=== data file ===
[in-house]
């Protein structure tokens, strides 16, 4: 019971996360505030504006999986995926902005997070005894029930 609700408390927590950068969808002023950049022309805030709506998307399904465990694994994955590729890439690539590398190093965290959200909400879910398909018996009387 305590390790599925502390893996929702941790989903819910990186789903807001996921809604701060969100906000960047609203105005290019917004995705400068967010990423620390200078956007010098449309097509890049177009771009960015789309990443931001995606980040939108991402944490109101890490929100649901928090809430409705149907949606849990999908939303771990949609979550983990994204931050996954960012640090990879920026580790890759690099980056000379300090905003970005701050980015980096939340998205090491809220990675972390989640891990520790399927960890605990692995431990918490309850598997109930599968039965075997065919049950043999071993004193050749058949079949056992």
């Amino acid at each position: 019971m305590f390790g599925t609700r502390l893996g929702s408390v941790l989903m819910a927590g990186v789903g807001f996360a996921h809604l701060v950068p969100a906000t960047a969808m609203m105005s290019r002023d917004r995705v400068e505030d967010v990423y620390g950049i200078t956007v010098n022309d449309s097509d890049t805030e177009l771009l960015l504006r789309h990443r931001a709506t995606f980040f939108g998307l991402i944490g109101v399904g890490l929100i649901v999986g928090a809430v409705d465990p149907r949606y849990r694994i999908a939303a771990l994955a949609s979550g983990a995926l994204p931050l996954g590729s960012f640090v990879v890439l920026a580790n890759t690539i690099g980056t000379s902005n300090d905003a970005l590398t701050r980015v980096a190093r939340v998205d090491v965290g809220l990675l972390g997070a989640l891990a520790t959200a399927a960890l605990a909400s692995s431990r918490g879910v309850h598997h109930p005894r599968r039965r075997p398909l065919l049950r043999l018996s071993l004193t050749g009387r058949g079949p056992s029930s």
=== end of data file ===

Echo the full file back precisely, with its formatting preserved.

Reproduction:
[in-house]
């Protein structure tokens, strides 16, 4: 019971996360505030504006999986995926902005997070005894029930 609700408390927590950068969808002023950049022309805030709506998307399904465990694994994955590729890439690539590398190093965290959200909400879910398909018996009387 305590390790599925502390893996929702941790989903819910990186789903807001996921809604701060969100906000960047609203105005290019917004995705400068967010990423620390200078956007010098449309097509890049177009771009960015789309990443931001995606980040939108991402944490109101890490929100649901928090809430409705149907949606849990999908939303771990949609979550983990994204931050996954960012640090990879920026580790890759690099980056000379300090905003970005701050980015980096939340998205090491809220990675972390989640891990520790399927960890605990692995431990918490309850598997109930599968039965075997065919049950043999071993004193050749058949079949056992």
């Amino acid at each position: 019971m305590f390790g599925t609700r502390l893996g929702s408390v941790l989903m819910a927590g990186v789903g807001f996360a996921h809604l701060v950068p969100a906000t960047a969808m609203m105005s290019r002023d917004r995705v400068e505030d967010v990423y620390g950049i200078t956007v010098n022309d449309s097509d890049t805030e177009l771009l960015l504006r789309h990443r931001a709506t995606f980040f939108g998307l991402i944490g109101v399904g890490l929100i649901v999986g928090a809430v409705d465990p149907r949606y849990r694994i999908a939303a771990l994955a949609s979550g983990a995926l994204p931050l996954g590729s960012f640090v990879v890439l920026a580790n890759t690539i690099g980056t000379s902005n300090d905003a970005l590398t701050r980015v980096a190093r939340v998205d090491v965290g809220l990675l972390g997070a989640l891990a520790t959200a399927a960890l605990a909400s692995s431990r918490g879910v309850h598997h109930p005894r599968r039965r075997p398909l065919l049950r043999l018996s071993l004193t050749g009387r058949g079949p056992s029930s």